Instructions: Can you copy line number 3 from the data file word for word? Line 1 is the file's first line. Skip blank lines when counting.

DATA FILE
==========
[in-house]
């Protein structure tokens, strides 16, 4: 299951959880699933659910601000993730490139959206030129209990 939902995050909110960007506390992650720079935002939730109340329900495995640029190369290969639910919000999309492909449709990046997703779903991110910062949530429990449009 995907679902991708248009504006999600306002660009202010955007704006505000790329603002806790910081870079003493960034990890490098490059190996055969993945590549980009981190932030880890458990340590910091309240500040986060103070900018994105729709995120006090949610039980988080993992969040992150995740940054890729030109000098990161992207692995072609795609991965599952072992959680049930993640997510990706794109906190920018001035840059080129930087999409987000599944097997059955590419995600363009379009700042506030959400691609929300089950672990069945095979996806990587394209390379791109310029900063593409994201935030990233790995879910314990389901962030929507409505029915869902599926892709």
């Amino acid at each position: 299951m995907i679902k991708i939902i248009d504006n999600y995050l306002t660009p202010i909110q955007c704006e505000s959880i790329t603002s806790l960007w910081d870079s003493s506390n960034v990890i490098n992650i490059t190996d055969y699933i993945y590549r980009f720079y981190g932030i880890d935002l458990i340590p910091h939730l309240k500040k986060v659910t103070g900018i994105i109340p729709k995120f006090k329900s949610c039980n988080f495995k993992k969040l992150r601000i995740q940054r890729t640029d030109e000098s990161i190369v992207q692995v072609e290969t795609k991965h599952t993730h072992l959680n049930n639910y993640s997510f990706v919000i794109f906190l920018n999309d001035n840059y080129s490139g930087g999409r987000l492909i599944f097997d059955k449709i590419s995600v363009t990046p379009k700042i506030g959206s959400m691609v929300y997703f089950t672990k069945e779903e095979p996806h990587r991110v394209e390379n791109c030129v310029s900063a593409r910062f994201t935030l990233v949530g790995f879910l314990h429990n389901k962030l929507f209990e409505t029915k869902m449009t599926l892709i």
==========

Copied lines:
């Amino acid at each position: 299951m995907i679902k991708i939902i248009d504006n999600y995050l306002t660009p202010i909110q955007c704006e505000s959880i790329t603002s806790l960007w910081d870079s003493s506390n960034v990890i490098n992650i490059t190996d055969y699933i993945y590549r980009f720079y981190g932030i880890d935002l458990i340590p910091h939730l309240k500040k986060v659910t103070g900018i994105i109340p729709k995120f006090k329900s949610c039980n988080f495995k993992k969040l992150r601000i995740q940054r890729t640029d030109e000098s990161i190369v992207q692995v072609e290969t795609k991965h599952t993730h072992l959680n049930n639910y993640s997510f990706v919000i794109f906190l920018n999309d001035n840059y080129s490139g930087g999409r987000l492909i599944f097997d059955k449709i590419s995600v363009t990046p379009k700042i506030g959206s959400m691609v929300y997703f089950t672990k069945e779903e095979p996806h990587r991110v394209e390379n791109c030129v310029s900063a593409r910062f994201t935030l990233v949530g790995f879910l314990h429990n389901k962030l929507f209990e409505t029915k869902m449009t599926l892709i």